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1812 history

Dying for a cup of tea, the nightmare that became a reality

11 May, 1812.  Scourrier  House (near Redruth) Cornwall. Mr Williams was in quite a state when he woke up his wife. Though the Williamses lived over 250 miles from the Houses of Parliament, Mr. Williams had a vivid vision, it was as if he were in the lobby of House of Commons.  In Mr. William’s […]

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1812 history

Andrew Lambert and the War of 1812

If you read British history magazines, you’ve probably read Andrew Lambert.  He’s an academic who writes in a style that flows so well, you don’t notice the footnotes. This is in contrast to the man who Lambert claims is the founder of modern naval history, William James.  James, according to Lambert, didn’t just write stories, […]

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1812 history

Two hundred years and 127,000 American Missionaries later

February 19th, 1812, a man named Adoniram Judson sailed from Salem harbor in Massachusetts to India, and eventually to Burma.  This trip was once called “the most important event of the nineteenth century.” I wouldn’t be surprised if you never heard of Ann and Adoniram Judson.   I hadn’t either, until I looked at old […]

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1812 history Uncategorized

Madison’s act of belevolence: the Venezuela Earthquake and 200 years of American foreign aid.

“I cannot undertake to lay my finger on that article of the Constitution which granted a right to Congress of expending, on objects of benevolence, the money of their constituents.” – James Madison.

How ironic it is, that during his first term in office, Congress spent taxpayer money on uch an act of benevolence.

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1812 history Uncategorized

The sentence for the pamphlet

Daniel Isaac Eaton waited in Newgate prison to find out what his fate would be. Before Eaton could be convicted, a Mr. Prince Smith filed an affidavit in Eaton’s defense. In addition to other words of common sense, Mr. Prince Smith told the court that “It was quite impossible to maintain the fear of God […]

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1812 history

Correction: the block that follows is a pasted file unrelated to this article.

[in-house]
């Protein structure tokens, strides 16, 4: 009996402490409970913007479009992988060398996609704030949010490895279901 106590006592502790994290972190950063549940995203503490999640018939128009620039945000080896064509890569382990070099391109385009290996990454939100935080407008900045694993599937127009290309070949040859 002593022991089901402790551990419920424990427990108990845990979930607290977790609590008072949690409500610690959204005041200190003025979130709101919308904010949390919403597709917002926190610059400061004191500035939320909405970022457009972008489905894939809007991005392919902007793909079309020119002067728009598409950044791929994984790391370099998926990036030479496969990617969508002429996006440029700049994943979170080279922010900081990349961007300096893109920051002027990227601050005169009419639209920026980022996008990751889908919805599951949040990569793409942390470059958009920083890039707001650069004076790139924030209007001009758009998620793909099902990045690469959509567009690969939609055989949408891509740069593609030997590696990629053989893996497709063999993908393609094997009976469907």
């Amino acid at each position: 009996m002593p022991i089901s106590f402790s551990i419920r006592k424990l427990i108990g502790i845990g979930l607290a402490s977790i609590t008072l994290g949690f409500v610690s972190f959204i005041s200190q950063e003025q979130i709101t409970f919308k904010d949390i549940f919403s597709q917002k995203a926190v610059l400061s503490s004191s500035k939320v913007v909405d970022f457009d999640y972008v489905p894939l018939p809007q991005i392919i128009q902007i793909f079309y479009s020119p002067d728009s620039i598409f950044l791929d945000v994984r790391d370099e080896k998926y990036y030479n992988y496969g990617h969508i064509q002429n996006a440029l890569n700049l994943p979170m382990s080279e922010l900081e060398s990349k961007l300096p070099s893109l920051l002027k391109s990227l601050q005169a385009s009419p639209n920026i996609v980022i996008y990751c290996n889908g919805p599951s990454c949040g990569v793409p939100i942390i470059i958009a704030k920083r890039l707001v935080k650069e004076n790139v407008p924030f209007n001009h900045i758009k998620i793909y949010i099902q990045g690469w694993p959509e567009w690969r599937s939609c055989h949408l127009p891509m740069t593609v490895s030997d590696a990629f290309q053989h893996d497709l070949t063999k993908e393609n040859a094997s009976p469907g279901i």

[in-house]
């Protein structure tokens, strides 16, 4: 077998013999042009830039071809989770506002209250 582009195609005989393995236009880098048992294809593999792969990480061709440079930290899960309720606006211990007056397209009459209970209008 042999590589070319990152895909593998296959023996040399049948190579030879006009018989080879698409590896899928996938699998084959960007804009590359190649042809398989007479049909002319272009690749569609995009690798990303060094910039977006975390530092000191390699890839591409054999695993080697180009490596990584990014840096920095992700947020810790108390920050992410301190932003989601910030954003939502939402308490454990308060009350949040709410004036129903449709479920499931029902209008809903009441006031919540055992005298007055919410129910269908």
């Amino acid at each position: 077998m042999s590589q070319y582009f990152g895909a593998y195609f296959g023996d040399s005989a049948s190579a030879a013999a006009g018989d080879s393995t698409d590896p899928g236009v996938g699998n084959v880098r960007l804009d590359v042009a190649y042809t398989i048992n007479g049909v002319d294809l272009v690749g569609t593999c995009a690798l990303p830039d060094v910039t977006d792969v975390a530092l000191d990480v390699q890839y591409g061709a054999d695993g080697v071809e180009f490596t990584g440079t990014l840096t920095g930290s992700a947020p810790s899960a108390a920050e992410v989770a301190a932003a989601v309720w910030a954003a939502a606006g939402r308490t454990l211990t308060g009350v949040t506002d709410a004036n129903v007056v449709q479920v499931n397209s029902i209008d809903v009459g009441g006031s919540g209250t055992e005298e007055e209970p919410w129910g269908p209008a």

Dusseldorf’s Breidenbacher Hof is 200 years old, or is it?

In 1812, a luxurious hotel was opened in Dusseldorf by the name of Breidenbacher Hof.  Once the most expensive hotel in Germany, it is still among the best known hotels in the world.

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1812 history Uncategorized

Daniel Isaac Eaton’s self defense

Just as the prosecution’s case was brilliant if simple, so Daniel Isaac Eaton’s defense was as inept as it was informative. First of all, Eaton was late for his trial.

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1812 history Uncategorized

When Saint Patrick’s Day was British

St Patrick’s day “a day always precious in the estimation of the Irishman, was celebrated yesterday at the Free Mason’s Tavern.” Reported the Morning Chronicle. So the famous playright Sheridan, the Mayor of London, and a few other notables celebrated St. Patrick’s, so what? Well, unlike in previous years, British newspapers in 1812 saw trouble […]

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1812 history

The Ghost of Thomas Paine haunts the Church of England

When Richard Dawkins recently claimed that Christians were “not really Christian at all”, he wasn’t breaking new ground. Over 200 years ago, Thomas Paine, that oft-quoted American patriot, wrote a pamphlet that said basically the same thing.

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1812 history pirates

Then she stole the sailor’s heart

It had all started when Susannah Lalliment “stole” that ten pound note she saw lying on the floor. After a year of life at sea and waiting at port, it must have seemed that her sentence of a “life of transpotation” really was a life of transportation. Until she met a ship’s carpenter, and a forgotten hero…